Hurricane season: Creative, low-cost ways to survive and recover

As climate change heats up our oceans, hurricanes will get stronger and more destructive. That’s bad news for everyone living on the Gulf and Atlantic coasts. But it’s especially bad for the millions of low-income people who lack the resources to evacuate, properly prepare or recover.

This year, the National Oceanic Atmospheric Administration predicts between 13 and 20 named storms. Half are expected to become hurricanes. Elsa, which did not develop into a major threat, was this year’s first named hurricane.

Natural disaster preparedness guides often contain information about evacuation routes or how much diesel to have on hand.

But what if you don’t have a car to escape, a generator to keep the power on or a family out of town that is able to take you in?

“Low-income doesn’t have to mean helpless,” said Hank Hodde, the sustainability & resiliency coordinator in Pinellas County, Fla. “Pooling resources is important.”

Be connected to social media.

–          Often local governments and law enforcement will inform residents of what weather is coming, nearby hazards and where fresh water and ice can be collected, as well as any updates on utilities.

–          Join Facebook groups for FEMA, your local neighborhood, county and state.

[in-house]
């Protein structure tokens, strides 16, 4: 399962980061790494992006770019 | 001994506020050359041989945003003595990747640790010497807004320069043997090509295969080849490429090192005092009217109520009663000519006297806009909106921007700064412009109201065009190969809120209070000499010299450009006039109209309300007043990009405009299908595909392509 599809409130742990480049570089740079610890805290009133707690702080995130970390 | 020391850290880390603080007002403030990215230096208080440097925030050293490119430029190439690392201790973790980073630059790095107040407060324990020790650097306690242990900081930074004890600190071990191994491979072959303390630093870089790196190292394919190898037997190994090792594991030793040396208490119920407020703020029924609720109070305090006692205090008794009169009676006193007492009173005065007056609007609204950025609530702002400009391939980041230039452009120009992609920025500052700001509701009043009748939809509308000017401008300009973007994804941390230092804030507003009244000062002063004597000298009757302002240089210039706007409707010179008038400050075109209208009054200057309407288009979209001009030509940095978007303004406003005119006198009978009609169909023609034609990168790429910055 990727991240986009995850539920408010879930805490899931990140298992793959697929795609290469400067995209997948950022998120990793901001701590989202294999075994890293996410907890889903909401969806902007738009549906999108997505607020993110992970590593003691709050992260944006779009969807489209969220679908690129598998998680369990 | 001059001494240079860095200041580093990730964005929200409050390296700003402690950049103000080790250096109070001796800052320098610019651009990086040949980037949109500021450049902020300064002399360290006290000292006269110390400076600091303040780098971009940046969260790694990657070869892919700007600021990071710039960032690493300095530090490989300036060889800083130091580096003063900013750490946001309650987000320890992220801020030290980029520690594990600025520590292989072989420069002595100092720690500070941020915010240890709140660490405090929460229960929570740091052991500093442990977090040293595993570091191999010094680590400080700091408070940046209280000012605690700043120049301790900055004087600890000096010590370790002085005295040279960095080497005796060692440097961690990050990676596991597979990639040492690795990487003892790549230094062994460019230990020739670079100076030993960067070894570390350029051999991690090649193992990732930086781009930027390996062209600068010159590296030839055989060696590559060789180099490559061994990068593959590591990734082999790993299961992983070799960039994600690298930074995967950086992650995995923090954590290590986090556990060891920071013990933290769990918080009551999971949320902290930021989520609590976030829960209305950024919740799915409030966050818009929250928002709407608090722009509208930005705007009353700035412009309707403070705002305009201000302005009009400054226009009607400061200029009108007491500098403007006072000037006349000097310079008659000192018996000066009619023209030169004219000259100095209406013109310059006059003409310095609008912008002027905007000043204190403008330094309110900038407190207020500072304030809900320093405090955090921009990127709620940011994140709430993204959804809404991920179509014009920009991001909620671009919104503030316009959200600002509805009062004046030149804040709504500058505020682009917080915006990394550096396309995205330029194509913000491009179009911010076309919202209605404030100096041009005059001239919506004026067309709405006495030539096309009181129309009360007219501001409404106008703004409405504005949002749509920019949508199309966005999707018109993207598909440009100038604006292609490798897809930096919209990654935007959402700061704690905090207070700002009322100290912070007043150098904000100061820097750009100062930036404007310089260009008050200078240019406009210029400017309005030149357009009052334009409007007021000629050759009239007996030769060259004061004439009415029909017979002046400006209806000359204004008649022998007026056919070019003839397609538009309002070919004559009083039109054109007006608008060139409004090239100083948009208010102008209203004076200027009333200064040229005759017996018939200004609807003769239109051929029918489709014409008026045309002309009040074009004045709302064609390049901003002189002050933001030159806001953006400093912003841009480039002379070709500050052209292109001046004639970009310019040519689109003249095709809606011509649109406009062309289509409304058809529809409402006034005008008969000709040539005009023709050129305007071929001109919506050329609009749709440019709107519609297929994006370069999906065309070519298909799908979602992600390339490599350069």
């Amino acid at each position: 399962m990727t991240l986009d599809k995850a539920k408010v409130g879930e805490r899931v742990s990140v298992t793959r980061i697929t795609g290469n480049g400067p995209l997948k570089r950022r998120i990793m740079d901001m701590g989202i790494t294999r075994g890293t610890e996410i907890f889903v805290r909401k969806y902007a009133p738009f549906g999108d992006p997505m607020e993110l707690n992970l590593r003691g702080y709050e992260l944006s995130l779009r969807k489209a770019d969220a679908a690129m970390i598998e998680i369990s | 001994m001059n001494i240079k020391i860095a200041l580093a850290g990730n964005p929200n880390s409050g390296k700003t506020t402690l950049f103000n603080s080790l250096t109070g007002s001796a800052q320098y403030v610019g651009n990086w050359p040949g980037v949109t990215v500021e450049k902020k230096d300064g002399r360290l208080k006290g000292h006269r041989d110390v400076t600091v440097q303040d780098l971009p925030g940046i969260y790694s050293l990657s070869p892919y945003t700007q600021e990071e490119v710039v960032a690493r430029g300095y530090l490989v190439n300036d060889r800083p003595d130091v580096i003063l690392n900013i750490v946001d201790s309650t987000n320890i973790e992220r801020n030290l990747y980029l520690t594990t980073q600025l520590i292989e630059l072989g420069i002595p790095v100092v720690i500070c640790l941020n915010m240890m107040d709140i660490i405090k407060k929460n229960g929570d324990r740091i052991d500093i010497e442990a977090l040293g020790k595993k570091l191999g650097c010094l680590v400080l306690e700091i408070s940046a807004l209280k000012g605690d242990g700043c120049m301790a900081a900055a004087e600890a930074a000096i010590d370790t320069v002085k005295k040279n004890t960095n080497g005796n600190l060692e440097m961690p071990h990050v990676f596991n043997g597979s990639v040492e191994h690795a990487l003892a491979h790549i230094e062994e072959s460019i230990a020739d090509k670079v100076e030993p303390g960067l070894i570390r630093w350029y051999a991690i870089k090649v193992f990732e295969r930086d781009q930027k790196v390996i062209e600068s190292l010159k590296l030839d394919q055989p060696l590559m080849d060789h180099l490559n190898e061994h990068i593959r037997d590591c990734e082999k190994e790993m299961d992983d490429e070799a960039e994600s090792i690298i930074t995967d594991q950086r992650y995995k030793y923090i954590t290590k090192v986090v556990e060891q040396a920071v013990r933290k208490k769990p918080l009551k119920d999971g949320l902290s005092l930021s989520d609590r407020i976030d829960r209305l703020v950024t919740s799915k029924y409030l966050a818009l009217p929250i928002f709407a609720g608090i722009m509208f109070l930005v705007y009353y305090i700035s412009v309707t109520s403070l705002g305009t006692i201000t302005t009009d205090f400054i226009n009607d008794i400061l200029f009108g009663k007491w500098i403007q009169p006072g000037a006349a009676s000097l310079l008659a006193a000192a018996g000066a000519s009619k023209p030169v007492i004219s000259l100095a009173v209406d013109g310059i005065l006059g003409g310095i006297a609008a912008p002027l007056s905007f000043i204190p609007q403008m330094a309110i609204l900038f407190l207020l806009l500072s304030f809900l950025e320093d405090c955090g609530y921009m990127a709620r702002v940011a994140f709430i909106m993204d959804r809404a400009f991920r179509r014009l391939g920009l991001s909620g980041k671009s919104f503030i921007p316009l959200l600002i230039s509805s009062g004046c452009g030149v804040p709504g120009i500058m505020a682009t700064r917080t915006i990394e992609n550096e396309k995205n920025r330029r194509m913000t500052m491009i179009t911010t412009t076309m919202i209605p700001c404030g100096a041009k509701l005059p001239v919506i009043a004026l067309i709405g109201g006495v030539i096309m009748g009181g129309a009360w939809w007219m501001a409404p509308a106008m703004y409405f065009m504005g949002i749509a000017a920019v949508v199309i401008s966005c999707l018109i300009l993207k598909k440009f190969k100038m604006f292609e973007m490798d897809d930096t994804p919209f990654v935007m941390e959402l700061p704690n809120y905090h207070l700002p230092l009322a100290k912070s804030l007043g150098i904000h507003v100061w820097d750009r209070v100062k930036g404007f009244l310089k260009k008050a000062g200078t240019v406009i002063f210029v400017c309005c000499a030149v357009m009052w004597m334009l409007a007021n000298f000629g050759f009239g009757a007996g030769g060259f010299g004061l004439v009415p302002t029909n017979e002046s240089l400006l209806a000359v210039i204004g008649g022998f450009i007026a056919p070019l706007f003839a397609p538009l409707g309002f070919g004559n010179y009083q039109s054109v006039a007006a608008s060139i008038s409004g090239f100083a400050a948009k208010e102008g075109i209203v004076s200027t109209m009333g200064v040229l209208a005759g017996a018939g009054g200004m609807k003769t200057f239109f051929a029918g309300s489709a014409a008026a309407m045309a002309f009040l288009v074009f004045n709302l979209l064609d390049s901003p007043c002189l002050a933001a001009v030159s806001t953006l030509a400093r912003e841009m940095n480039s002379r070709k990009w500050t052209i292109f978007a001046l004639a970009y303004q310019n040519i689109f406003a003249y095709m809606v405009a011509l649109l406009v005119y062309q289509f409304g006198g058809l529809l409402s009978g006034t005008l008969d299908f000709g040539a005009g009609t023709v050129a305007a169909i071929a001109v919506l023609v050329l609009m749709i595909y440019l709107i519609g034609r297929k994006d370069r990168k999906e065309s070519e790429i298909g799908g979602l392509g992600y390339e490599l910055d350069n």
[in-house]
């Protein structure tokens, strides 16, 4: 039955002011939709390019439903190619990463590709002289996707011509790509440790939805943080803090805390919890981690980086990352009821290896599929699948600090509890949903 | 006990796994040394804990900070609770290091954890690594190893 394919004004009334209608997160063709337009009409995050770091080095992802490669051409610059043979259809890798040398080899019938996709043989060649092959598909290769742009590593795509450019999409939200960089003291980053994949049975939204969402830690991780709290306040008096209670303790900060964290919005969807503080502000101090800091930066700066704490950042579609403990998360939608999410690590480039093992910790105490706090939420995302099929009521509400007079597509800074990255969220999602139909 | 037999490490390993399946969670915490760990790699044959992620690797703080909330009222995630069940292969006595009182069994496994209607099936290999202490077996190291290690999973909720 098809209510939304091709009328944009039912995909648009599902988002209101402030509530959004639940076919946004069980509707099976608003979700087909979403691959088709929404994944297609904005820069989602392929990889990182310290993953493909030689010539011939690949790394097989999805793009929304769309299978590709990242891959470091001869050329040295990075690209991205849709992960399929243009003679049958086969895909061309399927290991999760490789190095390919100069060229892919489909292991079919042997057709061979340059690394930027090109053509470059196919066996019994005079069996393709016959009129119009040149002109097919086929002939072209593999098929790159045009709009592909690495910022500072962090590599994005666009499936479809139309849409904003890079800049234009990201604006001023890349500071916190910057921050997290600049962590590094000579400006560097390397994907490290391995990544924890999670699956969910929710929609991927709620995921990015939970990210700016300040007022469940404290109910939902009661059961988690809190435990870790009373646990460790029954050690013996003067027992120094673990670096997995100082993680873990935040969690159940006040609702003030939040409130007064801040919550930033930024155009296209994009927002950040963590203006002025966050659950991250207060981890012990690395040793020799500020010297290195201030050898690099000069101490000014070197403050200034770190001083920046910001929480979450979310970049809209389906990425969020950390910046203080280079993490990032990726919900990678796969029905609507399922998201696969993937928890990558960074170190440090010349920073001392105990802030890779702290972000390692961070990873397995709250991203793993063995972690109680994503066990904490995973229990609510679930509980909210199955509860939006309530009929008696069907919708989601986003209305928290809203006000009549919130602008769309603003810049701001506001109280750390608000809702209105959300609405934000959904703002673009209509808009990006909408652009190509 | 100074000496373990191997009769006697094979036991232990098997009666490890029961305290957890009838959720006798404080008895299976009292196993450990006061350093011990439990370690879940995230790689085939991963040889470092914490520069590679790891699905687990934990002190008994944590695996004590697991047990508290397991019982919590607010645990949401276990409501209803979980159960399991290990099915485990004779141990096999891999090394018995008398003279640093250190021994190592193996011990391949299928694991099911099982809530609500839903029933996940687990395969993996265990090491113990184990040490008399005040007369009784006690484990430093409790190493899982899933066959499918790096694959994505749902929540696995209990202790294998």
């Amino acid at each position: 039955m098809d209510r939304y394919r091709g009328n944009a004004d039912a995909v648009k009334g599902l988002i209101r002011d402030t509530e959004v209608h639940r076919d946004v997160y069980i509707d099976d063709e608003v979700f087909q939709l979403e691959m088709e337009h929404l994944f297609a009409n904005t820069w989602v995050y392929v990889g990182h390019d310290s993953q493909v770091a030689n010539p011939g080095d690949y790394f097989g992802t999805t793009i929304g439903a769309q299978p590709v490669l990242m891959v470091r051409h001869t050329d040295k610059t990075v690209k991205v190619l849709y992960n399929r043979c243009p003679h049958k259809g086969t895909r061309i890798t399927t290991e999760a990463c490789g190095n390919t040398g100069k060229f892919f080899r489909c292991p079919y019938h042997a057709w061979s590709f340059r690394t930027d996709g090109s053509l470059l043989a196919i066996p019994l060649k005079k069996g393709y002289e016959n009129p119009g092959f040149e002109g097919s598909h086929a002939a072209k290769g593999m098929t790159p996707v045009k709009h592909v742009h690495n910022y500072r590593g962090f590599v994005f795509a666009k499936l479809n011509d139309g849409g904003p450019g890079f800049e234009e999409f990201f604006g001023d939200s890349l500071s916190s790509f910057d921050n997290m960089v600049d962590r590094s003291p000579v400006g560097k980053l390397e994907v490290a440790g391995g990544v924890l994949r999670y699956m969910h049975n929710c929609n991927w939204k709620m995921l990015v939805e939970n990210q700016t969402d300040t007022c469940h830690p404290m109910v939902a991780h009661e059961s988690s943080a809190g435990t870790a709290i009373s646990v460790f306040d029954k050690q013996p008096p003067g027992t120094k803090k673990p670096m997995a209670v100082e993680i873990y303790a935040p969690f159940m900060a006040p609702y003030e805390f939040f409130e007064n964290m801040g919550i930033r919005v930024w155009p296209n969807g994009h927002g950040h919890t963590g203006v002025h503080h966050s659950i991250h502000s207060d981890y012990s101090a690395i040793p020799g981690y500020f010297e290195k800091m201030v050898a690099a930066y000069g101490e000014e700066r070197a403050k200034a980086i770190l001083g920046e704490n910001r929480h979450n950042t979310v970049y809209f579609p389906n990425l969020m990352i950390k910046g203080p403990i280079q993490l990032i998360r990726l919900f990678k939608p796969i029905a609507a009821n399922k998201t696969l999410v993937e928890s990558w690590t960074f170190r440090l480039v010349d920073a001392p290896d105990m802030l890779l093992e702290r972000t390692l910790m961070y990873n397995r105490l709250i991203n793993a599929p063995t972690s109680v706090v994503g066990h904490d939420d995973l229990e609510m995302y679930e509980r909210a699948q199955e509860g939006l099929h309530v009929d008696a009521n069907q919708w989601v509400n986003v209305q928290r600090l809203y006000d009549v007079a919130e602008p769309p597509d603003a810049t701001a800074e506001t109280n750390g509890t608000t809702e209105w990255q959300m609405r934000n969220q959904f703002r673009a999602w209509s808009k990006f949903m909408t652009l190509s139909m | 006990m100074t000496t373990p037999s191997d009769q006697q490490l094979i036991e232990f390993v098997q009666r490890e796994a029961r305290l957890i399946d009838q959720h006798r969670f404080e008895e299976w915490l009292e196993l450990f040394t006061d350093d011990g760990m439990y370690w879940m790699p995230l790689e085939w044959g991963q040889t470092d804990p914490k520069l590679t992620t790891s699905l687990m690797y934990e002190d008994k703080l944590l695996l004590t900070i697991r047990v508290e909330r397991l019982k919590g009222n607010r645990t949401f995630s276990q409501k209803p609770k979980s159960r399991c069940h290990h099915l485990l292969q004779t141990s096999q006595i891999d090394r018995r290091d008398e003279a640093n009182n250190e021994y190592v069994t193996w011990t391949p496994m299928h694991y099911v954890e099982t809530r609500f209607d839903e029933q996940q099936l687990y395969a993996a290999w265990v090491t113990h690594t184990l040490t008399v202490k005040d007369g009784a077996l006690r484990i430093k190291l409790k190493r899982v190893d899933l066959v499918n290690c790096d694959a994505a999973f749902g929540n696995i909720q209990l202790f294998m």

–          Sign up for local government text alerts.

Know where to find help.

–          Print off or collect local checklists from your library.

–          Identify local volunteer organizations, like the Red Cross.

–          Older folks should inform your local church of where you live.

–          Sign up to your county’s special needs registry.

Know your neighbors and pool basic resources.

–          Identify who has a chainsaw in the neighborhood or on your street.

–          Does someone have extra deep freezer space you can use?

–          What about a truck?

–          Who has the generator where you can charge your phone?

“It can even be knowing who the strong and capable people are in your neighborhood,” said Hodde. “These things can often be intuitive but take no chances during a hurricane.”

Keep records.

Take pictures of important documents and save them somewhere like the cloud or email. It will help making insurance claims or getting assistance much easier.

–          Your house deed or mortgage paperwork.

–          Any insurance paperwork.

–          Your driver’s license

–          Passport

–          Birth certificate

–          The front and back of bank cards

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